Spring Statement 2022: UK confronts cost of living crisis with inflation-fighting budget
Britain's economy will grow far slower than expected this year owing to the Ukraine war and soaring global inflation, Sunak told parliament
British finance minister Rishi Sunak on Wednesday launched plans to ease a cost of living crisis, with growth set for a massive slowdown as the war in Ukraine and decades-high inflation pummel the economy.
In a budget update, Chancellor of the Exchequer Sunak unveiled measures to help household finances, including a cut on fuel duty and easing the tax burden for the lowest earners.
He also pledged to cut income tax in 2024, which is the last year when the next general election can be called by Conservative Prime Minister Boris Johnson.
Britain's economy will grow far slower than expected this year owing to the Ukraine war and soaring global inflation, Sunak told parliament.
The UK economy was set to grow 3.8 per cent in 2022, down from an official estimate of six per cent made in October.
'Prepare for worse'
Sunak said that the Office for Budget Responsibility (OBR) -- the government's official economic forecaster -- "has not accounted for the full impacts of the war in Ukraine and we should be prepared for the economy and public finances to worsen, potentially significantly".
"Their initial view, combined with high global inflation and continuing supply chain pressures means" the UK economy is forecast to grow significantly slower than thought.
Gross domestic product was estimated to expand a further 1.8 per cent next year, down from an official prediction of 2.1 per cent.
The OBR warned that should "wholesale energy prices remain as high as markets expect, energy bills are set to rise... pushing inflation to a 40-year high of 8.7 per cent in the fourth quarter".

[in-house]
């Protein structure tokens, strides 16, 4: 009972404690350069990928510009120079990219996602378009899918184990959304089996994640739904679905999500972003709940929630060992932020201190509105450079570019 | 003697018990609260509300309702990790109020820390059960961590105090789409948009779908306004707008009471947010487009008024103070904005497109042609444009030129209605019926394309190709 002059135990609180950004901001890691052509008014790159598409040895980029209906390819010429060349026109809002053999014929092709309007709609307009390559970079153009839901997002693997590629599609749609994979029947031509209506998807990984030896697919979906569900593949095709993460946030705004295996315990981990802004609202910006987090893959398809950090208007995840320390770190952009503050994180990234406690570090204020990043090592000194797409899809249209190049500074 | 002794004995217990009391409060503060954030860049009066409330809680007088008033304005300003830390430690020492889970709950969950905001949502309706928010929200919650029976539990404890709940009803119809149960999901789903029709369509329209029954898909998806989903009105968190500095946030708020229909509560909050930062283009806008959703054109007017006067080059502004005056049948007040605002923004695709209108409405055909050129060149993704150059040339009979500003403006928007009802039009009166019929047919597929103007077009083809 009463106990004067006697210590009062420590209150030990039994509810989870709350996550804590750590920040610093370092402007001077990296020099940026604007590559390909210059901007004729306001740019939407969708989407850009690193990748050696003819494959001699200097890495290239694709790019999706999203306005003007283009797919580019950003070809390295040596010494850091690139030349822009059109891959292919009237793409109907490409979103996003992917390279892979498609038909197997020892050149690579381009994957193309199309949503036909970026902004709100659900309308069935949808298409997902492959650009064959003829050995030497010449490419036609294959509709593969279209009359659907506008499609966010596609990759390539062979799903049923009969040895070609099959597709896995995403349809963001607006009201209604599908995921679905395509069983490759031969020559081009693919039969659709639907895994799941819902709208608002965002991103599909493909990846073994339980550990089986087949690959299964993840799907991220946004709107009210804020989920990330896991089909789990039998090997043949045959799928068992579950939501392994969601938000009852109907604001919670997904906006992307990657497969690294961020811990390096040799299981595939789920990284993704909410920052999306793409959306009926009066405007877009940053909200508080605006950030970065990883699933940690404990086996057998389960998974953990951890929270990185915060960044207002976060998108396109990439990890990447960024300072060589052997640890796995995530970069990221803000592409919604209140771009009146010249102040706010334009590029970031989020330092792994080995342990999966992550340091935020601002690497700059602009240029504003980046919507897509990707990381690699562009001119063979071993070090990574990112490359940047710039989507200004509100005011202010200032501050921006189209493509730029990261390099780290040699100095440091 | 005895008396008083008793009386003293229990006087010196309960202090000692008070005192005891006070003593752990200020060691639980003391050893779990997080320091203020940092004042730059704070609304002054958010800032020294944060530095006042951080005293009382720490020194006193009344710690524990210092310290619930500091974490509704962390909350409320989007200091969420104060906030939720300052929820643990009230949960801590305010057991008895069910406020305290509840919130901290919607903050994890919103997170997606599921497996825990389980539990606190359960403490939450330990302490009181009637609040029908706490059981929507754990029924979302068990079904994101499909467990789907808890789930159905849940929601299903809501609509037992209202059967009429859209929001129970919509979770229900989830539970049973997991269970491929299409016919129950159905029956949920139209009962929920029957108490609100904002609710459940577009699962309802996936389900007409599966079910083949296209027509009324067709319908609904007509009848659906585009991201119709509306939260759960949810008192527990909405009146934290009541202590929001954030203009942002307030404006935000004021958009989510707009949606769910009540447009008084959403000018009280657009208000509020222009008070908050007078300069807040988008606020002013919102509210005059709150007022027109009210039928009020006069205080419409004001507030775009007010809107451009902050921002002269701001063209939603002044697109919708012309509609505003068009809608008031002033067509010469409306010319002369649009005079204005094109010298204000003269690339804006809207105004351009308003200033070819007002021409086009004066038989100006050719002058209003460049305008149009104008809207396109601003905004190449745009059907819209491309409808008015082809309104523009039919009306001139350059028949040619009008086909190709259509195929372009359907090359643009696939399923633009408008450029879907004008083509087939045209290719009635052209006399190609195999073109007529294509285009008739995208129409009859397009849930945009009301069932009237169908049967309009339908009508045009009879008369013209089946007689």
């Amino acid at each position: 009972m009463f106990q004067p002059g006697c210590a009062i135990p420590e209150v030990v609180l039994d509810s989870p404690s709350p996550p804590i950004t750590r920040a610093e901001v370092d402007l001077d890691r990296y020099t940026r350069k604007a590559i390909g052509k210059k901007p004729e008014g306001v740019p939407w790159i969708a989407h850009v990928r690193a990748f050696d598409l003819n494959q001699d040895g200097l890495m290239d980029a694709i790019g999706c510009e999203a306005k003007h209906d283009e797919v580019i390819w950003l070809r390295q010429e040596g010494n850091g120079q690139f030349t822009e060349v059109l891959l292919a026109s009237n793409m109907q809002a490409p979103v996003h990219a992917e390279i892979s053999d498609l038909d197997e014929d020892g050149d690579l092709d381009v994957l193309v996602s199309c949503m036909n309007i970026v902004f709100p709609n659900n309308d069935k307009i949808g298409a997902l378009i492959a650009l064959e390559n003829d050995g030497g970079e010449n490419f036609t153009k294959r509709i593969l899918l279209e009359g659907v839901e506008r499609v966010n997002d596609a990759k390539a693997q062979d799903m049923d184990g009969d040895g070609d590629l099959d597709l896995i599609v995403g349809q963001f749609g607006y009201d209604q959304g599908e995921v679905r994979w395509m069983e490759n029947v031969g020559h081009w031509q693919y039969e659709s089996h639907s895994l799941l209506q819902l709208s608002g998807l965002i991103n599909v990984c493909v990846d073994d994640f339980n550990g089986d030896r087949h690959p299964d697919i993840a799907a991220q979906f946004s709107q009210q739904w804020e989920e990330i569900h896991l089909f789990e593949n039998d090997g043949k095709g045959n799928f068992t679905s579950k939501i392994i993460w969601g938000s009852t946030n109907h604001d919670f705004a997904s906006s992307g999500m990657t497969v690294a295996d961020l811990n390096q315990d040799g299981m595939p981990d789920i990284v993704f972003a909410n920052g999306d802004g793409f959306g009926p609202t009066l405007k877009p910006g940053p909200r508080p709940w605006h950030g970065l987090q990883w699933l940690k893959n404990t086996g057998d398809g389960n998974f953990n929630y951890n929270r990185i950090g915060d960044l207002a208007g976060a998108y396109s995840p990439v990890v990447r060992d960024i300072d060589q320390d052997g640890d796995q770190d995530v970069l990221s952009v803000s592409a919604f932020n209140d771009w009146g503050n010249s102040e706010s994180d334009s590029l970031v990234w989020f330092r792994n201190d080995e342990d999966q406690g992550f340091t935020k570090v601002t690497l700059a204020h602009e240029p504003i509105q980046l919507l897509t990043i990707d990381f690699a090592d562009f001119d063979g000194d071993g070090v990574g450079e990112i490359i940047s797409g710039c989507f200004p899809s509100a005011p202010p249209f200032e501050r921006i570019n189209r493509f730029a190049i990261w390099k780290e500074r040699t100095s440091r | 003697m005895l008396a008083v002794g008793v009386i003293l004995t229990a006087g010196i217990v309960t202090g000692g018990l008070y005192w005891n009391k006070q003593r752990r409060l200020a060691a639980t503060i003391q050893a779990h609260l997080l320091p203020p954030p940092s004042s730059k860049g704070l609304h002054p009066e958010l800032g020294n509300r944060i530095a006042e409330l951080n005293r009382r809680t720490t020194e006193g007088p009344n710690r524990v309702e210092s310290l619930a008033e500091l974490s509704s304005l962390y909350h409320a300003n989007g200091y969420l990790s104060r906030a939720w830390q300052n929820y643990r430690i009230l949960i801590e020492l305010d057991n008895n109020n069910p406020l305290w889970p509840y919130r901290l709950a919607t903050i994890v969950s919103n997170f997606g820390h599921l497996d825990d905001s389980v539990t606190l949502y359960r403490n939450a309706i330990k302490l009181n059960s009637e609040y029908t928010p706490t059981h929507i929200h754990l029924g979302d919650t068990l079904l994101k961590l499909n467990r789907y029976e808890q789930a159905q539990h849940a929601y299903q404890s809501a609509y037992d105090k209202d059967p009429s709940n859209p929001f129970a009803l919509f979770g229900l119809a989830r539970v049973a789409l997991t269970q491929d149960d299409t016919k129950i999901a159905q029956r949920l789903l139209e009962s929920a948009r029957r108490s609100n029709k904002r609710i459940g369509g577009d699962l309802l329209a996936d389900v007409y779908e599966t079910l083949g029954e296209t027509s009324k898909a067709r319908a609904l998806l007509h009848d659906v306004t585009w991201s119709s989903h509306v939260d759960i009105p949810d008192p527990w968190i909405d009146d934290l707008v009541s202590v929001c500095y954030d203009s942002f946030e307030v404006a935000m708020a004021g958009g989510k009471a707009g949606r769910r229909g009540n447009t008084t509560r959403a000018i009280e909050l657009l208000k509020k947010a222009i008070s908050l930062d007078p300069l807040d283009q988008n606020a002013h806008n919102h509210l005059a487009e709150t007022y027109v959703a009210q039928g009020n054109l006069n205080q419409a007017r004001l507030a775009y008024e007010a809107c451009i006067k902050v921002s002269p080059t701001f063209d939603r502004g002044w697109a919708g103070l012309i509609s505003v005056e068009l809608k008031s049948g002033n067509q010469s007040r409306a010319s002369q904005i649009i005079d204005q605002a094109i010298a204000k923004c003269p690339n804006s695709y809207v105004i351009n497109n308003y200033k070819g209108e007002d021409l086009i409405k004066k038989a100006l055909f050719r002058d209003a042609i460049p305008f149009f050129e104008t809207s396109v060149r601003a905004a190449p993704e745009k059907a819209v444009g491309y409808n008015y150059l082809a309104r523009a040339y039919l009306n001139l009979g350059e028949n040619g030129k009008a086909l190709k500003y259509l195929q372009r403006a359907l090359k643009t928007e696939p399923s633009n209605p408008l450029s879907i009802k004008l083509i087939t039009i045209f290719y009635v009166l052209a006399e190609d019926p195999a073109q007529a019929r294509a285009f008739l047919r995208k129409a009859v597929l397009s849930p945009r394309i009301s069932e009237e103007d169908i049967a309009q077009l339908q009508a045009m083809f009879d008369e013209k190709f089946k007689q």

UK annual inflation accelerated to a 30-year high at 6.2 per cent in February, official data showed Wednesday.
Countries across the world are battling surging inflation fuelled by rocketing commodity prices over the Ukraine war and after nations exited pandemic lockdowns.
Sunak last month unveiled a package worth £9 billion ($11.9 billion, 11 billion euros) to help millions of low and middle-income households with energy bills in particular.
Many household incomes are set to shrink further in April owing to a planned tax hike on UK workers and businesses to fund care for the elderly.
The same month, a cap on domestic gas and electricity bills will be increased because of a spike in wholesale energy costs.
While Sunak has been comforted by news that UK unemployment has fallen to pre-pandemic levels, rising wages are being eroded at the fastest pace in eight years as inflation soars.
"Higher inflation will erode real incomes and consumption," the OBR said Wednesday.
It said that "with inflation outpacing growth in nominal earnings and net taxes due to rise in April", real living standards are set to fall by a record amount this year.
The main opposition Labour party attacked Sunak for failing to help all financially-struggling families.
"For all his words it is clear that the chancellor does not understand the scale of the challenge," Rachel Reeves, finance spokesperson for the main opposition Labour party, said in response to the budget update.
"He talks about providing security for hard-working families but his choices are making the cost of living crisis worse."
Spiking global inflation has forced central banks around the world to lift interest rates, including the Bank of England.